FORT LAUDERDALE — Immediately following the Nobel Peace Prize Committee’s announcement in October that it would honor President Barack Obama with the prestigious award, Andrea Kirkpatrick began to gather quotes from numerous websites and blogs.
For the next two months, Kirkpatrick applied the quotes to 200 acrylic canvases using puff paint. Her efforts were part of a 200-foot-long “Obama Nobel Peace Prize Mural.”
The mural is now on display at the Broward County Main Library in Fort Lauderdale.
Designed by local artist Huong and 10 other people, including Kirkpatrick – who is Huong’s intern – the mural acknowledges that while Obama continues to lead wars in Iraq and Afghanistan, the Nobel Committee has sent a message that the president symbolizes a world where there are no conflicts, Huong said.
“We jumped for joy when we heard that Obama got the Nobel Peace Prize. He will make peace a big priority this time,” said Huong, 49, of Miami, who was in Washington, D.C. on Obama’s Inauguration Day. “He himself cannot make this thing happen. All of us have to give a hand. This exhibit is about the voice of America and the re-making of all of us.”
Earlier this month, Obama accepted the Nobel Peace Prize, acknowledging his own few accomplishments while delivering a robust defense of war and promising to use the prestigious award to “reach for the world that ought to be.”
A wartime president honored for peace, Obama became the first sitting U.S. president in 90 years and the third ever to win the prize.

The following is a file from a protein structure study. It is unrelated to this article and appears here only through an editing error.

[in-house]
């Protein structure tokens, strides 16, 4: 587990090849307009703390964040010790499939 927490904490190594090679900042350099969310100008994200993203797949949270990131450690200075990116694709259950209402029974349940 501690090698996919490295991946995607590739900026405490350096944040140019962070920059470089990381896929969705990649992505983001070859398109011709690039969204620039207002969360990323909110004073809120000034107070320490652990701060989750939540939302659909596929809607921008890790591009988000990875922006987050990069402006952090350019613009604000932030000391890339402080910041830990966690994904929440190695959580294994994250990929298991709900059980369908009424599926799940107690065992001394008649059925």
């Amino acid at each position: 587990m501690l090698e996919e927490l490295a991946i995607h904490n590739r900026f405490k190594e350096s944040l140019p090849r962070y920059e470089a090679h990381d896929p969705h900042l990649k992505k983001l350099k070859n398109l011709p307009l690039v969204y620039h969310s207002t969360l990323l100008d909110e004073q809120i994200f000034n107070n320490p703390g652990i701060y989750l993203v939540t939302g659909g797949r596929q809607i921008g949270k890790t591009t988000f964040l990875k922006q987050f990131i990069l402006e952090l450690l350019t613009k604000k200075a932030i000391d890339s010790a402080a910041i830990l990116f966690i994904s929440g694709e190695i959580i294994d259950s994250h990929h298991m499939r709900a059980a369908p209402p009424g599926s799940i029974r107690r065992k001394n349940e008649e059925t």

Seeking to honor Obama’s accomplishment, Huong, a self-taught artist, said the 700 original paintings in the mural reflect what she felt on Obama’s Inauguration Day, and which intensified when he received the Nobel Peace Prize.
Having survived the Vietnam War, Huong fled her country in 1975 and came to the United States, where she launched her art career. During the last decade, Huong has worked non-stop on “The War Pieces,” another monumental project dedicated to war victims.
The “Obama Peace Prize Mural” is a rapid departure from the fervent peace activist’s previous works. With Obama calling for a world free of nuclear weapons and more diplomacy, Huong said she found a new quest: to capture his aspirations.
“With the transformation and new direction of our nation, I don’t think that war is our culture any more, and we go follow the road for peace. So, we concentrate on peace education,” Huong said.
Symbolism is evident through Huong’s abstract shapes of doves and peace signs, illustrating her central themes of unity and harmony. Using bright and complex colors overlaid with many layers of textures to create depth, the entire body of work urges viewers to choose a diplomatic way of solving their differences.
Another artist, Ramon Lopez, has portraits on display in the exhibit of Obama and his wife, Michelle, set among red-and-blue-painted panels, with quotes taken from Obama’s speeches.
Other paintings depicting former President Bill Clinton and his wife, Secretary of State Hillary Clinton and the faces of spectators in Washington, D.C illustrate the unity of Americans in voting for Obama despite their differences, Huong said.
Another section of the mural echoes those sentiments with numerous panels comprising variations of colored lines intertwining, yet connecting, to each panel.
“Visually, it’s gorgeous with outstanding pieces,” said Barbara Miller, program manager at the Broward Main Library. “We are having a war, unfortunately, and she’s from a war-torn country and is so for peace. But, she’s very open-minded. She’ll say, ‘You don’t have to like the president.’”
Photo: Artist Huong stands beside her Obama Nobel Peace Prize Mural.
IF YOU GO
WHAT: “Obama Peace Prize Mural” exhibit
WHEN: Dec. 19 through Jan. 2, 2010.
WHERE: Broward County Main Library, 100 S. Andrews Avenue, Fort Lauderdale
CONTACT: For more information, please call 954-357-7443.